Africa’s telecom sector will have private investments of more $70-billion by 2012, surpassing the $55-billion promised by investors at a United Nations-backed meeting in 2007, the head of the UN telecoms agency said.
Keen on getting a piece of the action in one of the continent’s fastest growing sectors, investors at a UN-backed African telecoms meeting in Kigali, Rwanda, in late 2007 had committed to put $55-billion into the information and communication technologies (ICT) sector.
“In the first two years we had $21-billion, which makes me believe by the end of the five years we will surpass very easily $70-billion”, Hamadoun Toure, secretary general of the UN’s International Telecommunications Union (ITU), said on Sunday.
Toure was speaking on the sidelines of the annual African Union summit in Addis Ababa, where leaders are devoting much of their time to discussions on how to boost telecommunications on the continent.
“We will go beyond the $55-billion that was pledged”, he said.
The ITU brings together governments, regulators, academic institutions and businesses from around the world.
At the Kigali meeting, African countries also pledged to construct national fibre-optic networks with the goal of linking all cities and major towns by 2012.
Toure said all regions, with the exception of central Africa, had made progress in fibre-optic networking, and governments with proper regulations and ICT policies were guaranteed private sector capital because the business was growing rapidly.
Companies active in Africa include Britain’s Vodacom, France Telecom, Kuwait’s Zain Kenya’s Safaricom, and South Africa’s MTN.
“What the private sector is looking for is predictable regulatory environment where the rules of the game are clear and … are not changing during the game”, he said.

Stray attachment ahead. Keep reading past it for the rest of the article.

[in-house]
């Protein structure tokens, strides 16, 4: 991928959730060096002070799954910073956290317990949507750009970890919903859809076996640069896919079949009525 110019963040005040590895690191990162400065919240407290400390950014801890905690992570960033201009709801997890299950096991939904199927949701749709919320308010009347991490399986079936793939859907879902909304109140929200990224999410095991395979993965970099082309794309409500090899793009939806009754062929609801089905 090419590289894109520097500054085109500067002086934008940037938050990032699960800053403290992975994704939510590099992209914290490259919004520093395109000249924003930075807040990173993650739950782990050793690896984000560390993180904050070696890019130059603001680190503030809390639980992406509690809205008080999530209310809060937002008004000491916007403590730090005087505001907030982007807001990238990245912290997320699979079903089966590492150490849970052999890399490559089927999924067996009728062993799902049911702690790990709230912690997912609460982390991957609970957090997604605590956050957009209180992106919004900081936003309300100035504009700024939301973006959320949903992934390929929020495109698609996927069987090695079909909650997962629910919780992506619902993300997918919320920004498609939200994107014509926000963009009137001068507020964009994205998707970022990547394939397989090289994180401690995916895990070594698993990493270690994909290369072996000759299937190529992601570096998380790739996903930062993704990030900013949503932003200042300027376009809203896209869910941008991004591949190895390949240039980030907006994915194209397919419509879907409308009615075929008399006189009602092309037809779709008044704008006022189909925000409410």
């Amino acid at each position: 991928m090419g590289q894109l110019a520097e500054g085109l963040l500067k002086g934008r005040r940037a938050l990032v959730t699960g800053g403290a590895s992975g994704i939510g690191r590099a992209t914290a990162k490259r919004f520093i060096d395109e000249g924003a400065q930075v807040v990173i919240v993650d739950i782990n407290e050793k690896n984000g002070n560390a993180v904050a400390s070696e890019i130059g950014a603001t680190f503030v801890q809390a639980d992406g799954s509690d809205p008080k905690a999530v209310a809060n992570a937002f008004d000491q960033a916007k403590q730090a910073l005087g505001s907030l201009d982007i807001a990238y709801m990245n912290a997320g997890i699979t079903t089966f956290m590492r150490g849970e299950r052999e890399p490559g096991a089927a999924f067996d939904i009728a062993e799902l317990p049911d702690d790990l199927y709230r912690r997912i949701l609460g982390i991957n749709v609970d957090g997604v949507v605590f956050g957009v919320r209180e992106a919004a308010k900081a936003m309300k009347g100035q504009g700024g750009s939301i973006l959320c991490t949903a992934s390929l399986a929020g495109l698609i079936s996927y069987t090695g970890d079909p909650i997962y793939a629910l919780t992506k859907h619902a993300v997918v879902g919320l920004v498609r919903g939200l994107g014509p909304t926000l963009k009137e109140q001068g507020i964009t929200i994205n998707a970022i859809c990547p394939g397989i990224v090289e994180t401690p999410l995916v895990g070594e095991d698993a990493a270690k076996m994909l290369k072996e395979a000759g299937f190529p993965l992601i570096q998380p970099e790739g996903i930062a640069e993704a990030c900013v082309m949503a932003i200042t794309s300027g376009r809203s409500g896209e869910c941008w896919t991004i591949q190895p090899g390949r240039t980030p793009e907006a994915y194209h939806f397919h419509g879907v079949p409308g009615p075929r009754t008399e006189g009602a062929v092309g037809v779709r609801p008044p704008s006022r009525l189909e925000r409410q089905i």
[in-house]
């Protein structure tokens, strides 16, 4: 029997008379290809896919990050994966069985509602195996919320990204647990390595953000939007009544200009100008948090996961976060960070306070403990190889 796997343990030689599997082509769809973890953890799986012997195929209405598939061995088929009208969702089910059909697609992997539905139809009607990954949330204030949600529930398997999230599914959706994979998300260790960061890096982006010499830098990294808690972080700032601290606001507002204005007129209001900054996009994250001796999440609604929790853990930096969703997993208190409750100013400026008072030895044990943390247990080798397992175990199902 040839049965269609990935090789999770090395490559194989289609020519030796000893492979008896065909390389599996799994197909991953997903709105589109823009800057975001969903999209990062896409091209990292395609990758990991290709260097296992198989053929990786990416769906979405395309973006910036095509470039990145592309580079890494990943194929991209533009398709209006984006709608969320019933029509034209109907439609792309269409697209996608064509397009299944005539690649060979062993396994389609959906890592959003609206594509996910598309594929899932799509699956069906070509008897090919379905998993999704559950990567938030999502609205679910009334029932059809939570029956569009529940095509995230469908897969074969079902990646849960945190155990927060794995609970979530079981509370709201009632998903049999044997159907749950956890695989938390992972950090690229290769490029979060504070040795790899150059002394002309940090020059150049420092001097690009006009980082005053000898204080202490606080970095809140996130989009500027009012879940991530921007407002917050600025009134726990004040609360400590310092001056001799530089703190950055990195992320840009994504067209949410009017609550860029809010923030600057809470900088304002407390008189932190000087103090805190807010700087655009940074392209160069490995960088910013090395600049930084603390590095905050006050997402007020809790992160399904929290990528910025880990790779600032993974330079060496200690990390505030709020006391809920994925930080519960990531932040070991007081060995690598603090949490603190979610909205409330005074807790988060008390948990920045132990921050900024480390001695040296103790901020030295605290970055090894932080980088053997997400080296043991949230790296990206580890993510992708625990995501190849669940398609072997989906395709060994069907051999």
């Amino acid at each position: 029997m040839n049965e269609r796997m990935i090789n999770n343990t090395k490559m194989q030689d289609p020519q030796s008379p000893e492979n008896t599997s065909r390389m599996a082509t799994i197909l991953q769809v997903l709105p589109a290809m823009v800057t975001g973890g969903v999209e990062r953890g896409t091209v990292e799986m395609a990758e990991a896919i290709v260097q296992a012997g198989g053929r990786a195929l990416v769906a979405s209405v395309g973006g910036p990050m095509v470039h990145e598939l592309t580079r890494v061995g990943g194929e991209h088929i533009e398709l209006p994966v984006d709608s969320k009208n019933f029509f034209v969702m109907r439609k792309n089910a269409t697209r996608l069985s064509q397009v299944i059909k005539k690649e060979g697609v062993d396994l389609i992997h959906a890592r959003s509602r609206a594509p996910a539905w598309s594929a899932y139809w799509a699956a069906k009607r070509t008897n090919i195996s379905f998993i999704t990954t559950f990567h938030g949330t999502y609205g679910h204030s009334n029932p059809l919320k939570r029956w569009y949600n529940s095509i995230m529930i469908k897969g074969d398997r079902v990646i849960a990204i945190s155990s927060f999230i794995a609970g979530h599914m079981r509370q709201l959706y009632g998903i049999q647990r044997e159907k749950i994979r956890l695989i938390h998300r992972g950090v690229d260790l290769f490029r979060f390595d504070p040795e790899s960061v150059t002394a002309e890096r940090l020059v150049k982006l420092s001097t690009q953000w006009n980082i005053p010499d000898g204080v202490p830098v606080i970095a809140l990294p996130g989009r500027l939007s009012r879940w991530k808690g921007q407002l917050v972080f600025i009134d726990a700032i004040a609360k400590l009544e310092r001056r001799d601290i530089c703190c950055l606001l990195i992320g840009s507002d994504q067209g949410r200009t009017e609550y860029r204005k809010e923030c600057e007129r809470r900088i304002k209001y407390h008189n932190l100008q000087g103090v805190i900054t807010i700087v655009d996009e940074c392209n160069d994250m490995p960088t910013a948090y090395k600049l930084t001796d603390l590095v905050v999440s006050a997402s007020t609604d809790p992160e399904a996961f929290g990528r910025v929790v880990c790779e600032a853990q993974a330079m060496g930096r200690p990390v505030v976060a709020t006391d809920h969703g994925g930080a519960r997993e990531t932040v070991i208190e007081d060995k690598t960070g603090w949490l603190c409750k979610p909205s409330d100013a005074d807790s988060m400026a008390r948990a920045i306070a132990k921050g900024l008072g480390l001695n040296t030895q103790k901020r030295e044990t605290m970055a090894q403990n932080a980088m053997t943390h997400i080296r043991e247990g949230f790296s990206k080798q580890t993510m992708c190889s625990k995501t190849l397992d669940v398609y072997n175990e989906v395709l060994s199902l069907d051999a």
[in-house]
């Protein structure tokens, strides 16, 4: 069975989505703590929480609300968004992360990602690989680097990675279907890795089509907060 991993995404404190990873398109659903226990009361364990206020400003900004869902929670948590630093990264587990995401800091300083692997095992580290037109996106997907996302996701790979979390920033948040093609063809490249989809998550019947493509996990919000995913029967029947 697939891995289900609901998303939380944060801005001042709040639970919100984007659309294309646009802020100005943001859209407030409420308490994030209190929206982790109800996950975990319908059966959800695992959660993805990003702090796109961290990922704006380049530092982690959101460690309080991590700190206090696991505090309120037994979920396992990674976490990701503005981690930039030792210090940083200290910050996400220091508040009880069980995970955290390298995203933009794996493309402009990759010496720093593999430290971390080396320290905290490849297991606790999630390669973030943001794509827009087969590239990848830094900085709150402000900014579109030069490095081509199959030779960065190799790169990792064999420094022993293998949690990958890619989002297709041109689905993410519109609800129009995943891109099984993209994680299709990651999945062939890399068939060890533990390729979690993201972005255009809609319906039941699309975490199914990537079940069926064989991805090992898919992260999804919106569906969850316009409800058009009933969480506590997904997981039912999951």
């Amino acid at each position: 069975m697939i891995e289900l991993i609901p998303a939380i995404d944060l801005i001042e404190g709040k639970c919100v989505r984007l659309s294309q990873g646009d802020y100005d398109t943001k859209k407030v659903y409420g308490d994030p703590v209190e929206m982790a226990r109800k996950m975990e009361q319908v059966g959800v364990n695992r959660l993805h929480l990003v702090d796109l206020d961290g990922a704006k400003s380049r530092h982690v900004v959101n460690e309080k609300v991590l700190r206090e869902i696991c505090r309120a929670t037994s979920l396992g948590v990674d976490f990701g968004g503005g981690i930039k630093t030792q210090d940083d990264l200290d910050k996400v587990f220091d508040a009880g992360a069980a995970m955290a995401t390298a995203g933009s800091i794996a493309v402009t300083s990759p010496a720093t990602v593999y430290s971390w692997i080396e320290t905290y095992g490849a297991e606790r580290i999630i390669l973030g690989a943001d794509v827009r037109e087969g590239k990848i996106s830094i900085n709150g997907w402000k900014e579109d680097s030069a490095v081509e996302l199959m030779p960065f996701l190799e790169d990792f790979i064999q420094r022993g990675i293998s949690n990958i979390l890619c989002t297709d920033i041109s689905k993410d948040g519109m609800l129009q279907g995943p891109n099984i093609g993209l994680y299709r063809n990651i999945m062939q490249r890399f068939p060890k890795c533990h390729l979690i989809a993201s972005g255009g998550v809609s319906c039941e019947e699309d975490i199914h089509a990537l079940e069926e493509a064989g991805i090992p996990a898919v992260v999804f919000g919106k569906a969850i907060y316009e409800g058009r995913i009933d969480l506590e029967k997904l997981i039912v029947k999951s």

“There are over 45 countries with a good regulatory authority today. The challenge is to bring them together, to work together on issues that are intercontinental”.
Mobile penetration in Africa stands at 42%, while only 8% of the people have access to internet connections, in a continent of 1-billion people.
But as Africa ramps up its cyber-credentials, Toure said it needed to be aware of the risk of cyber-conflicts, which could be more devastating “than a tsunami”.
He said sabotaging ICT systems could interfere with aviation navigation systems, shut down electricity grids and lead to the loss of lives if medical systems were attacked.
Toure said states needed to set policies which criminalised misdemeanours in cyberspace and to establish response teams that had the technical capacity to deal with such attacks.
He said the cost of setting up systems to protect telecommunications was not high, but the hurdle was countries did not yet appreciate the risk.
“There is not enough awareness about it [cyber attacks]. They may not see it as a threat”, Toure said. “There is a lot of work to be done”. – Reuters